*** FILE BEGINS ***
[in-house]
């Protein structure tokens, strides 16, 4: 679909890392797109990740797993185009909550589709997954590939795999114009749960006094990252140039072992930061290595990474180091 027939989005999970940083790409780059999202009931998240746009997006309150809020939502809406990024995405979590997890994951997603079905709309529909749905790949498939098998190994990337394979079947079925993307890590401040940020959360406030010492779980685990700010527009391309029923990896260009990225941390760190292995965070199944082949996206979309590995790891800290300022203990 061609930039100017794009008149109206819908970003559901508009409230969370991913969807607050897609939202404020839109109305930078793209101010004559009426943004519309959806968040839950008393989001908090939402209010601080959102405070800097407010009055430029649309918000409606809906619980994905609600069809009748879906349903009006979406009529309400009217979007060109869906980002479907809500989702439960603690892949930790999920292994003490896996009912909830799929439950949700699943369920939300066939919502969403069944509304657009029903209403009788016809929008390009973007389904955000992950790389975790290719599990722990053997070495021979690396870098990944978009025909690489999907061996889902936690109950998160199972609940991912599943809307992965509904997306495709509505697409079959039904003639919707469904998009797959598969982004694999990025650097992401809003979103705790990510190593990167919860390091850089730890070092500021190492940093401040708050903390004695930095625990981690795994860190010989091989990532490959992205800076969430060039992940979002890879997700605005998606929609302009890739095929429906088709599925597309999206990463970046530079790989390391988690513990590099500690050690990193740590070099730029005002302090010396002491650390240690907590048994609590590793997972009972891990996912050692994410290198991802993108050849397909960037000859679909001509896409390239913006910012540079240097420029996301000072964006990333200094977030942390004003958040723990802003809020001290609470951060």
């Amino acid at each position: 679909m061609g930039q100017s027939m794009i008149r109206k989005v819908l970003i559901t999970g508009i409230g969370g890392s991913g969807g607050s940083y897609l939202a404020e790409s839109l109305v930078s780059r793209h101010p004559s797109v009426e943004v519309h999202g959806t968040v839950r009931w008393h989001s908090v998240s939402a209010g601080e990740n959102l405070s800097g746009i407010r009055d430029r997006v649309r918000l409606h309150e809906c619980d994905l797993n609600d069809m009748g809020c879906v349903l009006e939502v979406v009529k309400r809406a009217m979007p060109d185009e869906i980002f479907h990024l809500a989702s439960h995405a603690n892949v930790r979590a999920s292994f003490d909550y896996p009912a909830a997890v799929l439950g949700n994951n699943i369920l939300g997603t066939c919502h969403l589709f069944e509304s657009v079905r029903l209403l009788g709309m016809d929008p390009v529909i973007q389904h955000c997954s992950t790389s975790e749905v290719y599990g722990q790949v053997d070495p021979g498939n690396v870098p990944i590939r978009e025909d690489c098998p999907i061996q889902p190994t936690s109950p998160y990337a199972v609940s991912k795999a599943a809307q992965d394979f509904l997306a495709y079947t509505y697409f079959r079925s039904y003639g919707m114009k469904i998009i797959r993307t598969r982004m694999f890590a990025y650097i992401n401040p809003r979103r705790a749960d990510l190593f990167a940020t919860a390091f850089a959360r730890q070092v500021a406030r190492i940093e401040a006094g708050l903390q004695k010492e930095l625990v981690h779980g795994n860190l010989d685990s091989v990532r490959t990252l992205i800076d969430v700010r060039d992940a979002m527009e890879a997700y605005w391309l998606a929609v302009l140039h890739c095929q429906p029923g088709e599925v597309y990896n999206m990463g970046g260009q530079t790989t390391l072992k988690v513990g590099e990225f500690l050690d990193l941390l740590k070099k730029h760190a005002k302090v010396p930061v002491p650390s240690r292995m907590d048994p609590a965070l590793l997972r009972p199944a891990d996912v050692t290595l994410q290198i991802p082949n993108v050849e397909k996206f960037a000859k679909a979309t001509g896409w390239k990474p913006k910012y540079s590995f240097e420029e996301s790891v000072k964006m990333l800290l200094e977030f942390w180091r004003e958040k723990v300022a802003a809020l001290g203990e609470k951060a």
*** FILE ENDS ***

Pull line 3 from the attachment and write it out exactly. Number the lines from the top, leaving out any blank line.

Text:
């Amino acid at each position: 679909m061609g930039q100017s027939m794009i008149r109206k989005v819908l970003i559901t999970g508009i409230g969370g890392s991913g969807g607050s940083y897609l939202a404020e790409s839109l109305v930078s780059r793209h101010p004559s797109v009426e943004v519309h999202g959806t968040v839950r009931w008393h989001s908090v998240s939402a209010g601080e990740n959102l405070s800097g746009i407010r009055d430029r997006v649309r918000l409606h309150e809906c619980d994905l797993n609600d069809m009748g809020c879906v349903l009006e939502v979406v009529k309400r809406a009217m979007p060109d185009e869906i980002f479907h990024l809500a989702s439960h995405a603690n892949v930790r979590a999920s292994f003490d909550y896996p009912a909830a997890v799929l439950g949700n994951n699943i369920l939300g997603t066939c919502h969403l589709f069944e509304s657009v079905r029903l209403l009788g709309m016809d929008p390009v529909i973007q389904h955000c997954s992950t790389s975790e749905v290719y599990g722990q790949v053997d070495p021979g498939n690396v870098p990944i590939r978009e025909d690489c098998p999907i061996q889902p190994t936690s109950p998160y990337a199972v609940s991912k795999a599943a809307q992965d394979f509904l997306a495709y079947t509505y697409f079959r079925s039904y003639g919707m114009k469904i998009i797959r993307t598969r982004m694999f890590a990025y650097i992401n401040p809003r979103r705790a749960d990510l190593f990167a940020t919860a390091f850089a959360r730890q070092v500021a406030r190492i940093e401040a006094g708050l903390q004695k010492e930095l625990v981690h779980g795994n860190l010989d685990s091989v990532r490959t990252l992205i800076d969430v700010r060039d992940a979002m527009e890879a997700y605005w391309l998606a929609v302009l140039h890739c095929q429906p029923g088709e599925v597309y990896n999206m990463g970046g260009q530079t790989t390391l072992k988690v513990g590099e990225f500690l050690d990193l941390l740590k070099k730029h760190a005002k302090v010396p930061v002491p650390s240690r292995m907590d048994p609590a965070l590793l997972r009972p199944a891990d996912v050692t290595l994410q290198i991802p082949n993108v050849e397909k996206f960037a000859k679909a979309t001509g896409w390239k990474p913006k910012y540079s590995f240097e420029e996301s790891v000072k964006m990333l800290l200094e977030f942390w180091r004003e958040k723990v300022a802003a809020l001290g203990e609470k951060a």